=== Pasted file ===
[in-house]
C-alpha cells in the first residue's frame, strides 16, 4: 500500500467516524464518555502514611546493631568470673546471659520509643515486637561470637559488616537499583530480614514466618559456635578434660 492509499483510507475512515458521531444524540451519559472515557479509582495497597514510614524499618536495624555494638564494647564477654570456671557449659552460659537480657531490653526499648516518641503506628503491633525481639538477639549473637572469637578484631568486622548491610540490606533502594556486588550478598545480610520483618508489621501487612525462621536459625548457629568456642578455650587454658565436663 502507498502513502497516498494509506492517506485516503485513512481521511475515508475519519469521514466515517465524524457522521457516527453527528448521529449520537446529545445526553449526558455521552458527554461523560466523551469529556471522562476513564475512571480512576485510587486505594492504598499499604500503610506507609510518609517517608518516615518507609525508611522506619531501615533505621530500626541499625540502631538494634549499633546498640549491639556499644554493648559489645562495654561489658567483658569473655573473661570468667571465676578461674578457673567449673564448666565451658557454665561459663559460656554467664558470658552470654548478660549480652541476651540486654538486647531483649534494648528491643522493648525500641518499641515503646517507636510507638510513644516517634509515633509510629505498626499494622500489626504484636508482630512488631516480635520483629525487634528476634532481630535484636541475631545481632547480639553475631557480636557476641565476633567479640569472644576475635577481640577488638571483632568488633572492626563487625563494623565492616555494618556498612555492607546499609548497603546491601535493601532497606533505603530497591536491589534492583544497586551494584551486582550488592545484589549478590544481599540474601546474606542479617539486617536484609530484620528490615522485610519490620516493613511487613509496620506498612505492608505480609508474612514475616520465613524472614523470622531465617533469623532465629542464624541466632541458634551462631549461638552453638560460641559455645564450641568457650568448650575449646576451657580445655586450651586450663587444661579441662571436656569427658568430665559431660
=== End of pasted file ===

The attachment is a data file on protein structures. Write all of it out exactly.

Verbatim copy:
[in-house]
C-alpha cells in the first residue's frame, strides 16, 4: 500500500467516524464518555502514611546493631568470673546471659520509643515486637561470637559488616537499583530480614514466618559456635578434660 492509499483510507475512515458521531444524540451519559472515557479509582495497597514510614524499618536495624555494638564494647564477654570456671557449659552460659537480657531490653526499648516518641503506628503491633525481639538477639549473637572469637578484631568486622548491610540490606533502594556486588550478598545480610520483618508489621501487612525462621536459625548457629568456642578455650587454658565436663 502507498502513502497516498494509506492517506485516503485513512481521511475515508475519519469521514466515517465524524457522521457516527453527528448521529449520537446529545445526553449526558455521552458527554461523560466523551469529556471522562476513564475512571480512576485510587486505594492504598499499604500503610506507609510518609517517608518516615518507609525508611522506619531501615533505621530500626541499625540502631538494634549499633546498640549491639556499644554493648559489645562495654561489658567483658569473655573473661570468667571465676578461674578457673567449673564448666565451658557454665561459663559460656554467664558470658552470654548478660549480652541476651540486654538486647531483649534494648528491643522493648525500641518499641515503646517507636510507638510513644516517634509515633509510629505498626499494622500489626504484636508482630512488631516480635520483629525487634528476634532481630535484636541475631545481632547480639553475631557480636557476641565476633567479640569472644576475635577481640577488638571483632568488633572492626563487625563494623565492616555494618556498612555492607546499609548497603546491601535493601532497606533505603530497591536491589534492583544497586551494584551486582550488592545484589549478590544481599540474601546474606542479617539486617536484609530484620528490615522485610519490620516493613511487613509496620506498612505492608505480609508474612514475616520465613524472614523470622531465617533469623532465629542464624541466632541458634551462631549461638552453638560460641559455645564450641568457650568448650575449646576451657580445655586450651586450663587444661579441662571436656569427658568430665559431660